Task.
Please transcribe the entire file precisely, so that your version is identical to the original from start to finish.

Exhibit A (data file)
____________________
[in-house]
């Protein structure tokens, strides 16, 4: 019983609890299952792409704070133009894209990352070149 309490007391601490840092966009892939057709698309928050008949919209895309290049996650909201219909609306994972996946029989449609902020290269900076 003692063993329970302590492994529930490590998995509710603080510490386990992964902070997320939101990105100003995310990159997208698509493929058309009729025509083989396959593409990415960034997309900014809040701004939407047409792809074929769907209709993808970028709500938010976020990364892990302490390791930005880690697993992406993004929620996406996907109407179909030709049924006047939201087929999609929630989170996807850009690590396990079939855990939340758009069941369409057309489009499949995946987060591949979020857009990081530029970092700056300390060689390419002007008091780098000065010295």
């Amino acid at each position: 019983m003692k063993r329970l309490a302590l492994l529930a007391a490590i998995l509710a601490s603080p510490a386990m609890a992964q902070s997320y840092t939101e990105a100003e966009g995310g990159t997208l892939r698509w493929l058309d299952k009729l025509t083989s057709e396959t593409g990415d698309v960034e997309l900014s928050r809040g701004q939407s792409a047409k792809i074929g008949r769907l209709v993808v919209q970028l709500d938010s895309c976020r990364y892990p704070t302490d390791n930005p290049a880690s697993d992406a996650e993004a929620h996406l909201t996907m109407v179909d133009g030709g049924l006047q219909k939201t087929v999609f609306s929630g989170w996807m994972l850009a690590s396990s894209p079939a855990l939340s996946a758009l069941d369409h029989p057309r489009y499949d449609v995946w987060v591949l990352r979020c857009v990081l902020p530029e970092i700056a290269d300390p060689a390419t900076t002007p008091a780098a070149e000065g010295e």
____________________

[in-house]
């Protein structure tokens, strides 16, 4: 019983609890299952792409704070133009894209990352070149 309490007391601490840092966009892939057709698309928050008949919209895309290049996650909201219909609306994972996946029989449609902020290269900076 003692063993329970302590492994529930490590998995509710603080510490386990992964902070997320939101990105100003995310990159997208698509493929058309009729025509083989396959593409990415960034997309900014809040701004939407047409792809074929769907209709993808970028709500938010976020990364892990302490390791930005880690697993992406993004929620996406996907109407179909030709049924006047939201087929999609929630989170996807850009690590396990079939855990939340758009069941369409057309489009499949995946987060591949979020857009990081530029970092700056300390060689390419002007008091780098000065010295």
């Amino acid at each position: 019983m003692k063993r329970l309490a302590l492994l529930a007391a490590i998995l509710a601490s603080p510490a386990m609890a992964q902070s997320y840092t939101e990105a100003e966009g995310g990159t997208l892939r698509w493929l058309d299952k009729l025509t083989s057709e396959t593409g990415d698309v960034e997309l900014s928050r809040g701004q939407s792409a047409k792809i074929g008949r769907l209709v993808v919209q970028l709500d938010s895309c976020r990364y892990p704070t302490d390791n930005p290049a880690s697993d992406a996650e993004a929620h996406l909201t996907m109407v179909d133009g030709g049924l006047q219909k939201t087929v999609f609306s929630g989170w996807m994972l850009a690590s396990s894209p079939a855990l939340s996946a758009l069941d369409h029989p057309r489009y499949d449609v995946w987060v591949l990352r979020c857009v990081l902020p530029e970092i700056a290269d300390p060689a390419t900076t002007p008091a780098a070149e000065g010295e």